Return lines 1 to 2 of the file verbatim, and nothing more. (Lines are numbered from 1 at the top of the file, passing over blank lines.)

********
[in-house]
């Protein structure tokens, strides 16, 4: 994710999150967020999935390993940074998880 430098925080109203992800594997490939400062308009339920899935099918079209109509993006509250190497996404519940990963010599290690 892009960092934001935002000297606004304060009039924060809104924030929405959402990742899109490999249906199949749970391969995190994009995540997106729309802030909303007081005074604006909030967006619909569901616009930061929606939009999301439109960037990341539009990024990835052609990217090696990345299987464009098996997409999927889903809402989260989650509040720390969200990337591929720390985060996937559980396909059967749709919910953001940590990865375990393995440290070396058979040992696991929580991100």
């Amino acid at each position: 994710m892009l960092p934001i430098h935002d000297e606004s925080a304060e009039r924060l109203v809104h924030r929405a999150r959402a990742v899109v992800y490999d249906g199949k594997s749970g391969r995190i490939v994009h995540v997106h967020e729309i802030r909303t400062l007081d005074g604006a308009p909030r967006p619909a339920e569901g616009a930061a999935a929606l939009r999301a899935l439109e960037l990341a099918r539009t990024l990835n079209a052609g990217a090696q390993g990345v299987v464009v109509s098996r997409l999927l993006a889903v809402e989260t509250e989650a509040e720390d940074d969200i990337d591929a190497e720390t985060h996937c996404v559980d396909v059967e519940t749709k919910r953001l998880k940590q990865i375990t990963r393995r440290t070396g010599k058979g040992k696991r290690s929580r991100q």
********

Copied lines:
[in-house]
């Protein structure tokens, strides 16, 4: 994710999150967020999935390993940074998880 430098925080109203992800594997490939400062308009339920899935099918079209109509993006509250190497996404519940990963010599290690 892009960092934001935002000297606004304060009039924060809104924030929405959402990742899109490999249906199949749970391969995190994009995540997106729309802030909303007081005074604006909030967006619909569901616009930061929606939009999301439109960037990341539009990024990835052609990217090696990345299987464009098996997409999927889903809402989260989650509040720390969200990337591929720390985060996937559980396909059967749709919910953001940590990865375990393995440290070396058979040992696991929580991100």